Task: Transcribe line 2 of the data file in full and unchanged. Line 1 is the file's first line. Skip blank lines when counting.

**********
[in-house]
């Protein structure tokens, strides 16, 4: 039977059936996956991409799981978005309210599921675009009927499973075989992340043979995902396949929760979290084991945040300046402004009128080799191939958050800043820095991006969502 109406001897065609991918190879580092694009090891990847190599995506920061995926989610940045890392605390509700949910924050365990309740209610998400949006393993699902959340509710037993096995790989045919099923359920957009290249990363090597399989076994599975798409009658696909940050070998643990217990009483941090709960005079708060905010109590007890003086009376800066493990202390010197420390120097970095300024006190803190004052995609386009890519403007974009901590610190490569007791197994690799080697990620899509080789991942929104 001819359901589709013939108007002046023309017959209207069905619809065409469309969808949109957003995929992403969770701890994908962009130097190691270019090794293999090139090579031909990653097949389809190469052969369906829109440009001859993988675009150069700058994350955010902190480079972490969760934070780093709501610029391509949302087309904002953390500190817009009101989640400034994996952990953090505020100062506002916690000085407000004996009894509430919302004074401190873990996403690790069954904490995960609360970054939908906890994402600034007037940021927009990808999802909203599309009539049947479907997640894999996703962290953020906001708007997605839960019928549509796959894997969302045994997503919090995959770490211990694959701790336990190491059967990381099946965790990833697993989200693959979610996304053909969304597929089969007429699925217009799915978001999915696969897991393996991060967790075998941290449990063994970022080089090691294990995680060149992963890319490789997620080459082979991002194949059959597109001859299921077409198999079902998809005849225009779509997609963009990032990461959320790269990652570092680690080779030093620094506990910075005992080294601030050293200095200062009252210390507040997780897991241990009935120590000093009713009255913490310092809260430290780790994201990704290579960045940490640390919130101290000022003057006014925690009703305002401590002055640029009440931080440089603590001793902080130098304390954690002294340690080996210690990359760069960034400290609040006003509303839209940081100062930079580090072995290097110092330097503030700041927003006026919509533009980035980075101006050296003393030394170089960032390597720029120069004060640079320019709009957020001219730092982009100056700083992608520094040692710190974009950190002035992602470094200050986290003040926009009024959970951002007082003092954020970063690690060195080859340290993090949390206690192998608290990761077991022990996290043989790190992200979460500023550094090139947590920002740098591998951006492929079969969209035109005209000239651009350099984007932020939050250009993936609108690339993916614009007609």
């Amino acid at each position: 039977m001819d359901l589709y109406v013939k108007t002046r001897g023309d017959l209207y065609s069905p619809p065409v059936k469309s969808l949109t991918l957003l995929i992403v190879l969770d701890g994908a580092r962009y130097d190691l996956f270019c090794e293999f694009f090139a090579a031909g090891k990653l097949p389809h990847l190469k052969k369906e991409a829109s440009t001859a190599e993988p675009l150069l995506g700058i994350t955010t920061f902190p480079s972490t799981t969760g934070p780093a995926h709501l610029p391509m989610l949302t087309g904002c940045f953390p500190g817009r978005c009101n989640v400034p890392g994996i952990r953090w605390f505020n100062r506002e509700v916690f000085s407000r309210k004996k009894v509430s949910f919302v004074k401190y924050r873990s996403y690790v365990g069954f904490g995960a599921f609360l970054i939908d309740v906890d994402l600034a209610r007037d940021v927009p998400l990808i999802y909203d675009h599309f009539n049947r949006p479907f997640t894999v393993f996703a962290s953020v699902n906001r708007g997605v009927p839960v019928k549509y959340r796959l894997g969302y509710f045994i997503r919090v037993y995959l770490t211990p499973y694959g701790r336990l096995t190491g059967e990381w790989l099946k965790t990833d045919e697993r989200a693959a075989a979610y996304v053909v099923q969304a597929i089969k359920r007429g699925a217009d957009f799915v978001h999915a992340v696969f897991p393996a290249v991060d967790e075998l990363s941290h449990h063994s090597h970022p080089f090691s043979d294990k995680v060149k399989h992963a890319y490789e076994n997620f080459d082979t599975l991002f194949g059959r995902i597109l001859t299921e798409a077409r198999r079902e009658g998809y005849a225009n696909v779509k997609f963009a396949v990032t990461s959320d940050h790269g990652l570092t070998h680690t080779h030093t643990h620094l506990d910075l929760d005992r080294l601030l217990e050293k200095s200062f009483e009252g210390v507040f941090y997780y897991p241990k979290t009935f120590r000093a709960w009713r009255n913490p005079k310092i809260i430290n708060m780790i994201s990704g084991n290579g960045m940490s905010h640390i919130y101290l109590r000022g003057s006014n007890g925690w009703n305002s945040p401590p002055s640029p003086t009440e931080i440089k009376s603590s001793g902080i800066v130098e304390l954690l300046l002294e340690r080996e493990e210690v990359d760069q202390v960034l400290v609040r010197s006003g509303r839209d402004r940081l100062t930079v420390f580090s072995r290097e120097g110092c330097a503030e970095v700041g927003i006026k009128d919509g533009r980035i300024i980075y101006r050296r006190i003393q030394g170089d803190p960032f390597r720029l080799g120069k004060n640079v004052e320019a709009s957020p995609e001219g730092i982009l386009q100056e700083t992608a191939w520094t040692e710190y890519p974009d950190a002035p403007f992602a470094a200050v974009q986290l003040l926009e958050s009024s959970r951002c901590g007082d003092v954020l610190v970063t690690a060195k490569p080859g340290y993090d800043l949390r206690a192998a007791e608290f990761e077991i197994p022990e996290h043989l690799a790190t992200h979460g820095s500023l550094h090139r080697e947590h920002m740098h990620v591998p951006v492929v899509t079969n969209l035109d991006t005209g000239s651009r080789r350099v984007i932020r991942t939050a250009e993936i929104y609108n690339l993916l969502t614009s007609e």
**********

């Protein structure tokens, strides 16, 4: 039977059936996956991409799981978005309210599921675009009927499973075989992340043979995902396949929760979290084991945040300046402004009128080799191939958050800043820095991006969502 109406001897065609991918190879580092694009090891990847190599995506920061995926989610940045890392605390509700949910924050365990309740209610998400949006393993699902959340509710037993096995790989045919099923359920957009290249990363090597399989076994599975798409009658696909940050070998643990217990009483941090709960005079708060905010109590007890003086009376800066493990202390010197420390120097970095300024006190803190004052995609386009890519403007974009901590610190490569007791197994690799080697990620899509080789991942929104 001819359901589709013939108007002046023309017959209207069905619809065409469309969808949109957003995929992403969770701890994908962009130097190691270019090794293999090139090579031909990653097949389809190469052969369906829109440009001859993988675009150069700058994350955010902190480079972490969760934070780093709501610029391509949302087309904002953390500190817009009101989640400034994996952990953090505020100062506002916690000085407000004996009894509430919302004074401190873990996403690790069954904490995960609360970054939908906890994402600034007037940021927009990808999802909203599309009539049947479907997640894999996703962290953020906001708007997605839960019928549509796959894997969302045994997503919090995959770490211990694959701790336990190491059967990381099946965790990833697993989200693959979610996304053909969304597929089969007429699925217009799915978001999915696969897991393996991060967790075998941290449990063994970022080089090691294990995680060149992963890319490789997620080459082979991002194949059959597109001859299921077409198999079902998809005849225009779509997609963009990032990461959320790269990652570092680690080779030093620094506990910075005992080294601030050293200095200062009252210390507040997780897991241990009935120590000093009713009255913490310092809260430290780790994201990704290579960045940490640390919130101290000022003057006014925690009703305002401590002055640029009440931080440089603590001793902080130098304390954690002294340690080996210690990359760069960034400290609040006003509303839209940081100062930079580090072995290097110092330097503030700041927003006026919509533009980035980075101006050296003393030394170089960032390597720029120069004060640079320019709009957020001219730092982009100056700083992608520094040692710190974009950190002035992602470094200050986290003040926009009024959970951002007082003092954020970063690690060195080859340290993090949390206690192998608290990761077991022990996290043989790190992200979460500023550094090139947590920002740098591998951006492929079969969209035109005209000239651009350099984007932020939050250009993936609108690339993916614009007609």